Technology and Nutrition
Quite a lot of my time has been spent thinking about technology and its role in nutrition, health and performance. More and more, we are inundated with new technology advancements and ultimately more and more metrics. What we do with these metrics is becoming increasingly difficult to understand. Sleep data, heart rate values, wattage numbers, glucose readings... … the list goes on and on and on. At this point in time I am doing my best to compartmentalize what appears valuable to me and certainly to the individuals that work with Tinlane. Currently, the value of sleep hours, heart rate variability and minimum heart rate derived from my Oura Ring is proving valuable in terms of subjective well-being and performance output in the gym. Metrics during exercise performance gathered via my Garmin Fenix 3 and heart rate strap (if you are not wearing a strap and relying on your wrist reading, you are having one) would be my average and peak heart rates along with the arbitrary figure of calories which I use as a mental marker to hit a minimum of 500kcal per session. (NOTE: The reality is that this figure is closer to 400kcal as likely to be 20% overestimate based on previous research investigating accuracy of wearables). And… that is about it at the moment.
I am trialling the SuperSapiens glucose monitor at the moment. It is very interesting and the app interface is extremely engaging and insightful. My concern is over the values being presented yet like nearly everything I look at in terms of numbers, it is rarely an absolute, and rather a marker to guide the user by. So even if the values being presented are overestimations, the overestimations appear to be consistent so i know that there is some reliability in what is being presented. My article on the science behind the Glucose Monitors and how the readings vary between venous vs arterial vs capillary is coming out soon in Triathlete Magazine.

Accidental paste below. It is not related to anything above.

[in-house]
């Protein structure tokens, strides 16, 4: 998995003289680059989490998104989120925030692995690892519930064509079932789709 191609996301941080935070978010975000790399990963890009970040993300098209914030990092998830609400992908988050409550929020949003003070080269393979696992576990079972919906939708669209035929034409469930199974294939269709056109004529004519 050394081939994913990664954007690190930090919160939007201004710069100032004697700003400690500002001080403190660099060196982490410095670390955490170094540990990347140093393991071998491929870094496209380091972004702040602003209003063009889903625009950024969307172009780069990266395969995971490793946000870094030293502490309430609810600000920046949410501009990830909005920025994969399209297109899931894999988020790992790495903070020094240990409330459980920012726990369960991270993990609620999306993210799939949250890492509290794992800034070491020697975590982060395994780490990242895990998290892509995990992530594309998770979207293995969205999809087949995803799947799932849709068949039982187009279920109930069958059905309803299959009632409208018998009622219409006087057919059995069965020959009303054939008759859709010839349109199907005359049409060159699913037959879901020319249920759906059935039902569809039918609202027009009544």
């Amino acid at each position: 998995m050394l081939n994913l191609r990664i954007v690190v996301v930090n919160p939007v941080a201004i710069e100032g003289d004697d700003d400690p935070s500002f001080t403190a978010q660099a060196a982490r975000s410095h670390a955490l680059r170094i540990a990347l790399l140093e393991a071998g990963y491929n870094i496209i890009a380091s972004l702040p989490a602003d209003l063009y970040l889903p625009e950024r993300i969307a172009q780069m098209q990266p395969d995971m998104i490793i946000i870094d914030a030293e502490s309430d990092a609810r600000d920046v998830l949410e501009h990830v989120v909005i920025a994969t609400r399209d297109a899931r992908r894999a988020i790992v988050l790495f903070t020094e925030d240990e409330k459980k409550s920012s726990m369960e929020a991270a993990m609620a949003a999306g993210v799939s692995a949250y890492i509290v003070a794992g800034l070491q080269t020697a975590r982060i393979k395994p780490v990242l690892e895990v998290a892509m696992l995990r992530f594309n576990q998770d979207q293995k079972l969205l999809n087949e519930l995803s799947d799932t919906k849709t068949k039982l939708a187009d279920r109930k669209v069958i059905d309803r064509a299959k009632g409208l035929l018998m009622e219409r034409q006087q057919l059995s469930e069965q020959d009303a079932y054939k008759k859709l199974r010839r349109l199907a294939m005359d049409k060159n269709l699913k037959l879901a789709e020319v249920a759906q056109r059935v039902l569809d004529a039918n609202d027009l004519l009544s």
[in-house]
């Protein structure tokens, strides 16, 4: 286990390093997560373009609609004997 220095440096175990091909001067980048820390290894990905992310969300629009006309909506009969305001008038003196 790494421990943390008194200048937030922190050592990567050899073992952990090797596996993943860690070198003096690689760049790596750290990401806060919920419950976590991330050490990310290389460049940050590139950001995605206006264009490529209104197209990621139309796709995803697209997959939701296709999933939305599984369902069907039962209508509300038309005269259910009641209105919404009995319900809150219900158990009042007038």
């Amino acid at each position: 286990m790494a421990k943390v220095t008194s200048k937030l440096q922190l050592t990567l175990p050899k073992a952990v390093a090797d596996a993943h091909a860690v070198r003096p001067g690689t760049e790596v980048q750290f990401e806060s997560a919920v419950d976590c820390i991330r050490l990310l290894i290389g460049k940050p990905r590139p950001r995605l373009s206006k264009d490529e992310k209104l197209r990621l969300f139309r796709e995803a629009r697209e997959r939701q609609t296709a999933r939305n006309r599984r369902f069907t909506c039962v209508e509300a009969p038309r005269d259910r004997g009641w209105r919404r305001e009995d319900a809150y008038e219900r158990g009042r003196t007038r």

No Technology, No Problem
So what happens when you don't have these cool devices? Do we lose value? Are we unable to achieve anything valuable? The clear answer is no! Often the best progress is made with old school methods. This brings me to what I have been really thinking about a lot and this is carbohydrate consumption rates and the ability of individual athletes to manage differing volumes. So much is talked about the magical ingestion rate of 90g/hr of carbohydrates. The reality is that this number is hard to hit and for a lot of people, physically impossible. Not to mention, perhaps too much, especially if you are a 54kg female running a 3.5 hour marathon during a full ironman. The idea of grams/kg/hour has been dismissed recently due to these blanket recommendations of 90g/hr yet I still see a lot of value in the gram/kg/hour as it can be a stepping stone to better understanding your carb consumption ability and working towards small wins in improving your ability.
Small steps to become better
What I mean by this is that for a female, you may have an end goal of 0.8g/kg/hour or above yet to start it may be a case of aiming for 0.5g/kg/hour and then gradually building this amount over training within sessions. Technology is not required for this process to occur. It is more a case of planning out the proposed consumption rate per hour and planning what fuel sources this is going to be achieved with e.g bloks, gels, fluids and/or bars. The tech that is required to achieve this is either a spreadsheet or even better, our app, to track your progress and adjust the strategy accordingly. A big part of the nutrition program involves this process and educating the athlete on when to fuel prior to sessions, what types of fuel, the amounts and the timing of this fuel in session. It is relatively straightforward. It does take some guidance and repeated efforts to begin to understand what is right for you yet, in the end, is very rewarding.
Too often athletes come to me complaining of race issues such a gastric discomfort, diarrhea, cramping, vomiting, DNF’s etc and when questioned about their nutrition preparation specific to racing, the answer is all too common…
“I didn’t do anything like that!”.
So if you want to understand what might be of value to you with regards to carbohydrate consumption rates, without the tech, start to discover your limits, log it, and create a plan to incrementally improve it.